The quest for grey...
Thanks to my addition of Brutalist architecture to my visiual research, grey features quite heavily in my colour palette, and it is a notoriously difficult colour to achieve.
According to All Natural Dyeing (2016, online), greys and blacks can be obtained by using:
Oak Galls – Galls
Sumac – leaves
Walnut – hulls
Iris – roots
Black Beans – dried bean
As this is an American site I assume they are referring to the black walnut tree that is native to North America. I am yet to use oak galls, but know I can obtain powder form Wild Colours. Iris root sounds interesting but I have found very little information on this material and where to obtain it.
Using iron as a modifier can assist with darkening colours, however there are many questions about it's safe use and disposal, plus it can degrade fibres such as wool:
"This is why old black silks often corrode and disintegrate along the folds and historic carpets develp holes in those areas where a black dye has been used." (Cardon, 2007, 416)
I have used it to darken some blackberry dyed yarn - as I used a semi-exhaisted dye bath the end result wasn't dark enough. As you can see from the image to the left, the iron modified yarn (top) is very grey.
I do not think I will use this going forwards because of the safety and degradation issues. It has knitted up nicely with the turmeric yarn though (see below) - but these are both impractically dyed yarns!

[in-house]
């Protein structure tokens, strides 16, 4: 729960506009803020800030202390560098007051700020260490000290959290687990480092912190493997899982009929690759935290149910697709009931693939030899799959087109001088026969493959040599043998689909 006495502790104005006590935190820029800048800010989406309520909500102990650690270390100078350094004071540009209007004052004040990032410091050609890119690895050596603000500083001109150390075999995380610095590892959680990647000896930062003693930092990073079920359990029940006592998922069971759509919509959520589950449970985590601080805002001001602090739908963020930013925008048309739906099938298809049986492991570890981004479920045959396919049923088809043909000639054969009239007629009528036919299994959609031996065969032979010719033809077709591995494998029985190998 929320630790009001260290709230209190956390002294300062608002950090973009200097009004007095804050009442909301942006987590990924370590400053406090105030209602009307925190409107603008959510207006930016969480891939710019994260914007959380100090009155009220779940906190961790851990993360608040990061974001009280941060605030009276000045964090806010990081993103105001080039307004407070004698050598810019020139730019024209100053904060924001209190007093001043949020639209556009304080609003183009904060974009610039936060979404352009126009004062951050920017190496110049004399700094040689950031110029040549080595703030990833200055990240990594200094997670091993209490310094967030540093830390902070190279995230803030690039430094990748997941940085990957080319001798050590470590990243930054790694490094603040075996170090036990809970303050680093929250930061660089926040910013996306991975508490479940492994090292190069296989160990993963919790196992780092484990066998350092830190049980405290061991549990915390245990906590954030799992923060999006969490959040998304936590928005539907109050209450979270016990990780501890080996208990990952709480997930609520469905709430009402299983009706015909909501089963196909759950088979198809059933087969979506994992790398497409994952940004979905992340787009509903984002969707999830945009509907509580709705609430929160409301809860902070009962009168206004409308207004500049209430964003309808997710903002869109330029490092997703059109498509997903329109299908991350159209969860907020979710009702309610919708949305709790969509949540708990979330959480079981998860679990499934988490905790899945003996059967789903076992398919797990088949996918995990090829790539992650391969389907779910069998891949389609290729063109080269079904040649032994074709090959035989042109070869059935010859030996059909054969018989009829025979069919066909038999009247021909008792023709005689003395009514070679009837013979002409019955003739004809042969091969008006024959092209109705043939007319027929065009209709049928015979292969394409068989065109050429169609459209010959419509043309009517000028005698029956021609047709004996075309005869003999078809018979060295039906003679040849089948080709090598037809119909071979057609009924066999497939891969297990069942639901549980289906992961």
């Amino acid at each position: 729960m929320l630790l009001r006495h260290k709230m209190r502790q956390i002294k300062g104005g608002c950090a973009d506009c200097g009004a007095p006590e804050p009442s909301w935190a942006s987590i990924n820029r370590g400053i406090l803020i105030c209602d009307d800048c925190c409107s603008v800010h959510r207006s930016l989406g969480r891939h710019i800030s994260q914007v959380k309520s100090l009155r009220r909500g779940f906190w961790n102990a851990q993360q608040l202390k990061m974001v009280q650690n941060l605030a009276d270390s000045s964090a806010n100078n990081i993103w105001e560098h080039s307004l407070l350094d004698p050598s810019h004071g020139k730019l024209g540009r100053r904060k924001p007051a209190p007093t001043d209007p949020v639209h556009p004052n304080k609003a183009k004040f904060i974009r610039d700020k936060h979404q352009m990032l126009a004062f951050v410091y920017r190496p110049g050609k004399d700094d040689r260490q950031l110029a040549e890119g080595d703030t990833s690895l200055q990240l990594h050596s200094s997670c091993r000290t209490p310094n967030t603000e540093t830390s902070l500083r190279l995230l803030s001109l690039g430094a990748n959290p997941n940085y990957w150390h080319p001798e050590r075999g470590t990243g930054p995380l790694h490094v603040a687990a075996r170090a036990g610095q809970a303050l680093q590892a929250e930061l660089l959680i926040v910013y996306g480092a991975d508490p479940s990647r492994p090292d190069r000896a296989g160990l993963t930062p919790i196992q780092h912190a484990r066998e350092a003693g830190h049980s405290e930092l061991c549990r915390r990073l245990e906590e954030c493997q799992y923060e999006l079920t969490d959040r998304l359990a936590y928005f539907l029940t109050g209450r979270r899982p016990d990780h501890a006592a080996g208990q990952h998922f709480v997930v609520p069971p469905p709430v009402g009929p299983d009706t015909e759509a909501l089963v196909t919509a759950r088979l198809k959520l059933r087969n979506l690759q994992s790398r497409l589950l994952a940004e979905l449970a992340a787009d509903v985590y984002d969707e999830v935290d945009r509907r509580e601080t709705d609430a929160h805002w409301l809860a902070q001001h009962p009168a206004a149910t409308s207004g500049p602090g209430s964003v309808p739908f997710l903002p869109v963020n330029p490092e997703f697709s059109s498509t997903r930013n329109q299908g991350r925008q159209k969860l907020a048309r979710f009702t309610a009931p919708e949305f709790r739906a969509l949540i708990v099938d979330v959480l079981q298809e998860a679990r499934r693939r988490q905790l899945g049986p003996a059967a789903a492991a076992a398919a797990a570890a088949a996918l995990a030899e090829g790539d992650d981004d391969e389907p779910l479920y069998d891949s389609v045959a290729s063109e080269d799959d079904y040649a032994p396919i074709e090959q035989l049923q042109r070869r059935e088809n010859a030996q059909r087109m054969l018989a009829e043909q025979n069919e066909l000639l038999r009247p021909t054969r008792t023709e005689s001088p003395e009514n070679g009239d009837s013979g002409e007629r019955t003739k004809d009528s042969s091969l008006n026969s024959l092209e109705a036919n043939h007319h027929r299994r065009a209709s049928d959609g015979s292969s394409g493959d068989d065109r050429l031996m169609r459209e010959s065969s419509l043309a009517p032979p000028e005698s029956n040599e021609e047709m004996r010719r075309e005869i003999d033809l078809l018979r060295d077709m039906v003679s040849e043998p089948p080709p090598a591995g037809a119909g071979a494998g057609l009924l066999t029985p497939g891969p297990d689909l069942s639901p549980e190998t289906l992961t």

Perhaps the alternative is to use yarn that is naturally grey. Sheep fleeces are a variety of colours ranging from ecru to black. For example, I have just bought some lovely Gotland/Shetland yarn from a small farm which is a brilliant grey/brown colour. This would definitely save time, money and a headache!
Uppingham Yarns produce a range of British Wool which is undyed and available in a range of shades. "The naturally neutral shades are coloured by mother nature as they have selected the wool from 'black' and naturally coloured breeds." (Uppingham Yarns, 2017, online)
I could even overdye the grey/brown shades to try and achieve the darker greys. My mind is whirring, it's a challenge I haven't given up on yet!
- All Natural Dyeing. (2016) The Ultimate List of 85 Natural Colors. [Online] Available from: http://www.allnaturaldyeing.com/natural-dye-colors/ [Accessed 9 November 2017]
- Burns, R. (2017). Grey 1-3. (Own Collection)
- Cardon, D. (2007) Natural Dyes. London: Archetype.
- Uppingham Yarns. (2017) British Wool by Paint Box Textiles. [Online] Available from: https://www.wools.co.uk/index.php?seo_path=british-wool [Accessed 9 November 2017]